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Sunday, April 15, 2007

Gabbi's Mexican Kitchen - Orange

One of the nicest parts of food blogging is discovering new places to eat. Even better is when my dining companion has tons of stories about the restaurant or the owners, or at the very least can steer me toward what's good on the menu.

So when Christian Z of Orange County Mexican Restaurants invited me to lunch at Gabbi's Mexican Kitchen in Old Towne Orange, I couldn't pass up the chance.

Unlike my blog which is a collection of whatever I feel like cooking up and photographing, or wherever I happen to eat, or my occasional forays into gardening and crafting (Hey! My blog has a theme. It's about my comforts.), umm, where was I? Oh, yeah, so unlike my hodgepodge blog, Christian actually has a theme and a purpose to his - he plans to eat at and write about every single Mexican restaurant in Orange County. Read that again, every single Mexican restaurant in Orange County. I'm thinking he'll be busy for the next decade or more. He's hit 90+ restaurants so far. He's so plugged in that he first reviewed Gabbi's when the restaurant had only been open for a week. He has since written lots of follow-ups, including menu additions.

Gabbi's is located in Old Towne Orange, which has a central plaza roundabout, where streets off of that feature antique stores and restaurants. Gabbi's is located at the south side of Glassell Street. And if your sense of direction is as bad as mine, means do not rush toward a Glassell street simply because you saw a sign, especially when you're running a little late because a portion of the freeway that should have taken 20 minutes in fact took 50 minutes because of traffic, so instead of arriving way early so you can leisurely browse the shops, you were running 10 minutes late. But out of courtesy for the person waiting, I rushed and wasn't paying attention to direction, of which I don't have much to begin with, and walked quite a few blocks on the north side of Glassell before reversing direction and fighting my way through the traffic of this quaint but quite large roundabout to the south end.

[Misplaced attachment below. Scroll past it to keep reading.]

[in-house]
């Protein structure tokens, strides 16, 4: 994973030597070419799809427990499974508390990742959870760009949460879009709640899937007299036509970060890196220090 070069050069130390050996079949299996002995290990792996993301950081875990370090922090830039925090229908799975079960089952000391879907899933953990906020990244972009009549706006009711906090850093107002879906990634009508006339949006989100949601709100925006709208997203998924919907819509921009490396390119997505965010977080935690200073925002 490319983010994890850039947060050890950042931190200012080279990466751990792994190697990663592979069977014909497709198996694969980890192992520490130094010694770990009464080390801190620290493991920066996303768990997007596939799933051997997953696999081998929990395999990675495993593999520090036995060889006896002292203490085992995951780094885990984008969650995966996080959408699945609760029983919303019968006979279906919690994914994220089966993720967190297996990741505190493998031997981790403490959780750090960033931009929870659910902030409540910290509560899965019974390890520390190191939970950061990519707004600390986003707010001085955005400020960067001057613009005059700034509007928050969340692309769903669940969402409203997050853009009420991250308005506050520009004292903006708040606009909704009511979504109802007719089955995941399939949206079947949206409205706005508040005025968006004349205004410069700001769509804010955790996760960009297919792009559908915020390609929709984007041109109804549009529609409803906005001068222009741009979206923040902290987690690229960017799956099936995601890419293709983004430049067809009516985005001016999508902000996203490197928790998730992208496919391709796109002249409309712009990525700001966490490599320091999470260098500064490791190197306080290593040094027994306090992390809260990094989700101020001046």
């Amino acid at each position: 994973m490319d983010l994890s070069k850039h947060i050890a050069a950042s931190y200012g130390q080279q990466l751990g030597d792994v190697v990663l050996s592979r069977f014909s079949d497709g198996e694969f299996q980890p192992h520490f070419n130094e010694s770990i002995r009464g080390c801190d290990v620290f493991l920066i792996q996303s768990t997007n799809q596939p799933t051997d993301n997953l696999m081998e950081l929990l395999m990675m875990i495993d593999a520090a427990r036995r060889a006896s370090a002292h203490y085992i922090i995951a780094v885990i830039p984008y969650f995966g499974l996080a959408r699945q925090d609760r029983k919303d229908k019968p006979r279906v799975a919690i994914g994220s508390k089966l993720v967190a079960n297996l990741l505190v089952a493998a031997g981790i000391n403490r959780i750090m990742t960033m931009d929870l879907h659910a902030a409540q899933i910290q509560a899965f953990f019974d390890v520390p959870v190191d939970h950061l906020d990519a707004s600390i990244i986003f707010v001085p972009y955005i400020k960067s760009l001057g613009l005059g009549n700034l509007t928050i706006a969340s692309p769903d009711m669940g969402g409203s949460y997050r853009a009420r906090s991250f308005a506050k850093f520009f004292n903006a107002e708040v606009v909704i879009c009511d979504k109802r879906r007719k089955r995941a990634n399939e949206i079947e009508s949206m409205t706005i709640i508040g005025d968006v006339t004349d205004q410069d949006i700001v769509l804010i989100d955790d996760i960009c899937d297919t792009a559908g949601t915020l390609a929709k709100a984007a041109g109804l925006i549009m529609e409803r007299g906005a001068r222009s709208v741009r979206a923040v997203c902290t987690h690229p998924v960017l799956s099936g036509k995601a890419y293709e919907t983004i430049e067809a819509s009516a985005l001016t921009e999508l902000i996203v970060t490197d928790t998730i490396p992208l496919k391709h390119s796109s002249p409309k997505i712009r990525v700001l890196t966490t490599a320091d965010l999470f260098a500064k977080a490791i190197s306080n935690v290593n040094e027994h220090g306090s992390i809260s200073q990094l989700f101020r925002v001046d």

It also doesn't help that Gabbi's has no signs to indicate the restaurant at all. Knowing this, I peered into each storefront carefully to make sure I didn't miss it. It doesn't help though when I was on the wrong side of Glassell in the first place. Fortunately, Christian was nice enough to patiently wait for me in front of Gabbi's so my harried, directionally-challenged self could actually find the restaurant.

Christian explained that the owners intended to put up a sign, but after hearing feedback from diners and reading reviews about how the lack of a sign made diners feel like they discovered a "hidden treasure," they may very well never put one up. That's just fine with me, I don't want you to be in front of me if there's a line for tables. Anyway, it's not that difficult, just look for black awning and those funky leather chairs.